other fuels, such as methane, butane, and

hydrogen.

Reaction rates can be independent of

temperature (non-Arrhenius) or decrease with

increasing temperature (anti-Arrhenius).

Reactions without an activation barrier (e.g.,

some radical reactions), tend to have anti

Arrhenius temperature dependence: the rate

constant decreases with increasing

temperature.

Many reactions take place in solution and the

properties of the solvent affect the reaction

rate. The ionic strength also has an effect on

reaction rate.


Electromagnetic radiation is a form of energy.

As such, it may speed up the rate or even make

a reaction spontaneous as it provides the

particles of the reactants with more energy.

This energy is in one way or another stored in

the reacting particles (it may break bonds,

promote molecules to electronically or

vibrationally excited states...) creating

intermediate species that react easily. As the

intensity of light increases, the particles absorb

more energy and hence the rate of reaction

increases. For example, when methane reacts

with chlorine in the dark, the reaction rate is

slow. It can be sped up when the mixture is put

under diffused light. In bright sunlight, the

reaction is explosive.



The presence of a catalyst increases the

reaction rate (in both the forward and reverse

reactions) by providing an alternative pathway

with a lower activation energy. For example,

platinum catalyzes the combustion of hydrogen

with oxygen at room temperature.

The kinetic isotope effect consists in a different

reaction rate for the same molecule if it has

different isotopes, usually hydrogen isotopes,

because of the relative mass difference

between hydrogen and deuterium. In reactions

on surfaces, which take place for example

during heterogeneous catalysis, the rate of

reaction increases as the surface area does.

That is because more particles of the solid are

exposed and can be hit by reactant molecules.



Stirring can have a strong effect on the rate of

reaction for heterogeneous reactions.

Some reactions are limited by diffusion. All the

factors that affect a reaction rate, except for

concentration and reaction order, are taken into

account in the reaction rate coefficient (the

coefficient in the rate equation of the reaction).

For a chemical reaction a A + b B 

→ p P + q Q,

the rate equation or rate law is a mathematical

expression used in chemical kinetics to link the

rate of a reaction to the concentration of each

reactant. It is often of the type:

Rate equation



For gas phase reaction the rate is often

alternatively expressed by partial pressures.

In these equations k(T) is the reaction rate

coefficient or rate constant, although it is not

really a constant, because it includes all the

parameters that affect reaction rate, except for

concentration, which is explicitly taken into

account. Of all the parameters influencing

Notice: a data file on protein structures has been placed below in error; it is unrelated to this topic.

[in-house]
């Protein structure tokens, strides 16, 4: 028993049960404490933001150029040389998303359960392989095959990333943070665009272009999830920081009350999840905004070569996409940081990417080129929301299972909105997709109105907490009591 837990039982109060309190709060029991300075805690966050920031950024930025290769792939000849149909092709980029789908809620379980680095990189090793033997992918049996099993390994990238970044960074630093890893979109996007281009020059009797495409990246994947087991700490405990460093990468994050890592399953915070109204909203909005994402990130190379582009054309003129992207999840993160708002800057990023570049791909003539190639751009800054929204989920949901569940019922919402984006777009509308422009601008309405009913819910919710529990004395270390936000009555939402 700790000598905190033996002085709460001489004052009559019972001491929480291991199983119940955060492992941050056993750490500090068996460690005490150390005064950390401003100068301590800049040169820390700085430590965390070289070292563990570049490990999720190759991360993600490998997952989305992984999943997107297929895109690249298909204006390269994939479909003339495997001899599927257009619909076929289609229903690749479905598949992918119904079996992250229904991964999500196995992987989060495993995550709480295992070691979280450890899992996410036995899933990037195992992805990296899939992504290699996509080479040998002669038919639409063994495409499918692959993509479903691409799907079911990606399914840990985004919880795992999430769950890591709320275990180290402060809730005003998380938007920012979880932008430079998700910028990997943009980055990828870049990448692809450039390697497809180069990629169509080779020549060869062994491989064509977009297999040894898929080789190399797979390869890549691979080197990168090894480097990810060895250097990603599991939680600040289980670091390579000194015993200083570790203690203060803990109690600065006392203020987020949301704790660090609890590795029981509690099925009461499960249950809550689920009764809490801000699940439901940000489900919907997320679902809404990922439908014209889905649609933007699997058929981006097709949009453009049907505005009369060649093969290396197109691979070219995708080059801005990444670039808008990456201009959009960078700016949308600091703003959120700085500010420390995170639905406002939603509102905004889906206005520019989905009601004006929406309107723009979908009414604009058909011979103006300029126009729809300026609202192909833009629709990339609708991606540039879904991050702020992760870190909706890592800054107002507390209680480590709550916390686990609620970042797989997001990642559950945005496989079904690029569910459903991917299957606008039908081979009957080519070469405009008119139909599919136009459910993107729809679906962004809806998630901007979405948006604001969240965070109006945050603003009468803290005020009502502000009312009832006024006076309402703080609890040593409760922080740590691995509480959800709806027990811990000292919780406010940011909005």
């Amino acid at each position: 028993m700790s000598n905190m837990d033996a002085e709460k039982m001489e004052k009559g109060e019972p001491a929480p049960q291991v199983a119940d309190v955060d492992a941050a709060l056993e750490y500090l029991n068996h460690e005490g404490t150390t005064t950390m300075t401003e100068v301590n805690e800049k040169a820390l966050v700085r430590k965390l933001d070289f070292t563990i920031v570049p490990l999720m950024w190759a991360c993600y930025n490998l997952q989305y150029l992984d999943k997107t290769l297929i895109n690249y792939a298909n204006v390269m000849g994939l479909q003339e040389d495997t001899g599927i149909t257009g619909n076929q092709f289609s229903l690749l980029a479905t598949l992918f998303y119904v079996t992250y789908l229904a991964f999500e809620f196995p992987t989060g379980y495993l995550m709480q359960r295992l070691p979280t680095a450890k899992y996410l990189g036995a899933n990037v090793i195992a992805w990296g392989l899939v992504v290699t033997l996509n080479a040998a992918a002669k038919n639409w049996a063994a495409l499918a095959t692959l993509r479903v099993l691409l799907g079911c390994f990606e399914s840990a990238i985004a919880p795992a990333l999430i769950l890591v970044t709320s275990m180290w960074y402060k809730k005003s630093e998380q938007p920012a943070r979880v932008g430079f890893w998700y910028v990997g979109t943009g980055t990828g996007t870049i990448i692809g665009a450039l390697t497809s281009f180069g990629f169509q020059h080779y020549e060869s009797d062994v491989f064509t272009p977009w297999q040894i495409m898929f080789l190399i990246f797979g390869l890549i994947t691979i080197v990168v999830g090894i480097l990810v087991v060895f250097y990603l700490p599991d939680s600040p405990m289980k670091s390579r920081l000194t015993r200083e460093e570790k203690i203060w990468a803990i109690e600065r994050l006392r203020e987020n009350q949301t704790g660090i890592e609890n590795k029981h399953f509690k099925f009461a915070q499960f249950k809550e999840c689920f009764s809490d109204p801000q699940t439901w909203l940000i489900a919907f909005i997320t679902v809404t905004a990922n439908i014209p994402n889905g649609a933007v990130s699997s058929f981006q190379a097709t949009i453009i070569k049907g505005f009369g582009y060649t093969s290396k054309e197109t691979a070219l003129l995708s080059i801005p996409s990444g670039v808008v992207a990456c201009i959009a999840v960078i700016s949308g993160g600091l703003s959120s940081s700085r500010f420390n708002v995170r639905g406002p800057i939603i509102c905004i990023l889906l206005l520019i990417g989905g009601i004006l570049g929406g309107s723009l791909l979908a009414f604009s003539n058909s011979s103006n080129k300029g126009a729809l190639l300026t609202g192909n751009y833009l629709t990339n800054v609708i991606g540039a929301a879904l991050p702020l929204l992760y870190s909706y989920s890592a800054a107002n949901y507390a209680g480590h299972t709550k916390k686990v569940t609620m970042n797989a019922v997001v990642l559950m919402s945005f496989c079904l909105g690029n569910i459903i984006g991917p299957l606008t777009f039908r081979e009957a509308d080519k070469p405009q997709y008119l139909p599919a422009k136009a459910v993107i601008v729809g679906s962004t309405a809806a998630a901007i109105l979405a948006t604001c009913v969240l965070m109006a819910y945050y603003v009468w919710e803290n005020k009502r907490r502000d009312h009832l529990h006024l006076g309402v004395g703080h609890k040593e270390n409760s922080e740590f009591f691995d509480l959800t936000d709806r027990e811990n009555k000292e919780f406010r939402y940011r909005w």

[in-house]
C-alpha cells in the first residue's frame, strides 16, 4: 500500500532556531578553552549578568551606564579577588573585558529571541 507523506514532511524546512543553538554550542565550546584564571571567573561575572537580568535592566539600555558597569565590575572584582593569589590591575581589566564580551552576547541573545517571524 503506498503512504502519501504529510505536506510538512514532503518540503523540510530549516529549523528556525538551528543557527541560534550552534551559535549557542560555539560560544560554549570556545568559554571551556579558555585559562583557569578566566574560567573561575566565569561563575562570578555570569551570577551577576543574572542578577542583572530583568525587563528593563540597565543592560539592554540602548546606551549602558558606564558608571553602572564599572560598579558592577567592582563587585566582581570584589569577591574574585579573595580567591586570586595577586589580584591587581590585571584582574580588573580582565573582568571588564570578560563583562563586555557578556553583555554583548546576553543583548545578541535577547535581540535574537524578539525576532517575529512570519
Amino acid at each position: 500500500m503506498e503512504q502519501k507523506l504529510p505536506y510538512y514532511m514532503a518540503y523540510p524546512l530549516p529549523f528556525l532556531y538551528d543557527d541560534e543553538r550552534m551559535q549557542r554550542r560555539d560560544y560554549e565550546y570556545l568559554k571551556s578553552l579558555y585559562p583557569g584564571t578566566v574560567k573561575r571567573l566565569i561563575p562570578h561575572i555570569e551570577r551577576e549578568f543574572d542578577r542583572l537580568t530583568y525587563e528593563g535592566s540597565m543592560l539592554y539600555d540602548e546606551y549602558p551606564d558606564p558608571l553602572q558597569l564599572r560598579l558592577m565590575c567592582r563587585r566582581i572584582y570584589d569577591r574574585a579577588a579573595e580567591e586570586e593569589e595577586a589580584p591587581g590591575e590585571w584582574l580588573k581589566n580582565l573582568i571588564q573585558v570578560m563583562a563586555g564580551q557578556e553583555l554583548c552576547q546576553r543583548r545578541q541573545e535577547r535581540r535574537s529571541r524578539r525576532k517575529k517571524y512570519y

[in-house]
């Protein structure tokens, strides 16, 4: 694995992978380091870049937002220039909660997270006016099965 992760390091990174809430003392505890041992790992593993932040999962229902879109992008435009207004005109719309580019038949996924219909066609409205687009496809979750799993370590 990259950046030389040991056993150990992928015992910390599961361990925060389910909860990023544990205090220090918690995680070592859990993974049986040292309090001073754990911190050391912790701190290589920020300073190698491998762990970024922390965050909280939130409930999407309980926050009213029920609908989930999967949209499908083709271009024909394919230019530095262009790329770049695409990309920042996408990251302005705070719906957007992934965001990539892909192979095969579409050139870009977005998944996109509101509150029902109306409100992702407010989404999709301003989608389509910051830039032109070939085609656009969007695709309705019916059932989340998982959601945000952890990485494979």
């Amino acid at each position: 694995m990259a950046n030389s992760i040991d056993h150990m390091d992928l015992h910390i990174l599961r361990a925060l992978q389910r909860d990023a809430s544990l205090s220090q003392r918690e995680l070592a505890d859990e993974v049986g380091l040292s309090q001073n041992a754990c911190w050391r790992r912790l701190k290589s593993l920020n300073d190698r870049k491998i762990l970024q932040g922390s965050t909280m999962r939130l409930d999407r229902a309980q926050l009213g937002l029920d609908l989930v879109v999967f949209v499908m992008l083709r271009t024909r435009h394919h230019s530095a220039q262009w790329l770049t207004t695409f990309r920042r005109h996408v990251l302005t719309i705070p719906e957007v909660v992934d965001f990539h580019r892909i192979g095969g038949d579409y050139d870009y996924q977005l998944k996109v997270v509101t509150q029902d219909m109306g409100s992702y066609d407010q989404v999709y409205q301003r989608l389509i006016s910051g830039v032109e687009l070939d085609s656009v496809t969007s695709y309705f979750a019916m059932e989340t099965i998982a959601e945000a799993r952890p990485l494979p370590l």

reaction rates, temperature is normally the most

important one and is accounted for by the

Arrhenius equation.

The exponents n and m are called reaction

orders and depend on the reaction mechanism.

For elementary (single-step) reactions the order

with respect to each reactant is equal to its

stoichiometric coefficient. For complex


(multistep) reactions, however, this is often not

true and the rate equation is determined by the

detailed mechanism, as illustrated below for the

reaction of H

2

 and NO.


For elementary reactions or reaction steps, the

order and stoichiometric coefficient are both

equal to the molecularity or number of

molecules participating. For a unimolecular

reaction or step the rate is proportional to the

concentration of molecules of reactant, so that

the rate law is first order. For a bimolecular

reaction or step, the number of collisions is

proportional to the product of the two reactant

concentrations, or second order. A termolecular

step is predicted to be third order, but also very

slow as simultaneous collisions of three

molecules are rare.


By using the mass balance for the system in

which the reaction occurs, an expression for the

rate of change in concentration can be derived.

For a closed system with constant volume,

such an expression can look like

Example of a complex reaction:

hydrogen and nitric oxide

For the reaction

the observed rate equation (or rate expression)

is: 




As for many reactions, the experimental rate

equation does not simply reflect the

stoichiometric coefficients in the overall

reaction: It is third order overall: first order in H

2

and second order in NO, even though the



stoichiometric coefficients of both reactants

are equal to 2.

[10]

In chemical kinetics, the overall reaction rate is



often explained using a mechanism consisting

of a number of elementary steps. Not all of

these steps affect the rate of reaction; normally

the slowest elementary step controls the

reaction rate. For this example, a possible

mechanism is:

1. 

2. 


3. 

Reactions 1 and 3 are very rapid compared to

the second, so the slow reaction 2 is the rate

determining step. This is a bimolecular

elementary reaction whose rate is given by the

second order equation:

,

where k



2

 is the rate constant for the second

step.

However N



2

O

2



 is an unstable intermediate

whose concentration is determined by the fact

that the first step is in equilibrium, so that

[N

2



O

2

] = K



1

[NO]


2

, where K

1

 is the equilibrium



constant of the first step. Substitution of this

equation in the previous equation leads to a



rate equation expressed in terms of the original

reactants

This agrees with the form of the observed rate

equation if it is assumed that k = k

2

K

1

. In



practice the rate equation is used to suggest

possible mechanisms which predict a rate

equation in agreement with experiment.

The second molecule of H

2

 does not appear in



the rate equation because it reacts in the third

step, which is a rapid step after the rate-

determining step, so that it does not affect the

overall reaction rate.

Temperature dependence


Each reaction rate coefficient k has a

temperature dependency, which is usually given

by the Arrhenius equation:

E

a

 is the activation energy and R is the gas



constant. Since at temperature T the molecules

have energies given by a Boltzmann

distribution, one can expect the number of

collisions with energy greater than E



a

 to be


proportional to e

 

E



a



RT

A is the pre-exponential

factor or frequency factor.

The values for A and E

a

 are dependent on the



reaction. There are also more complex

equations possible, which describe temperature

dependence of other rate constants that do not

follow this pattern.



Temperature Is a measure of the average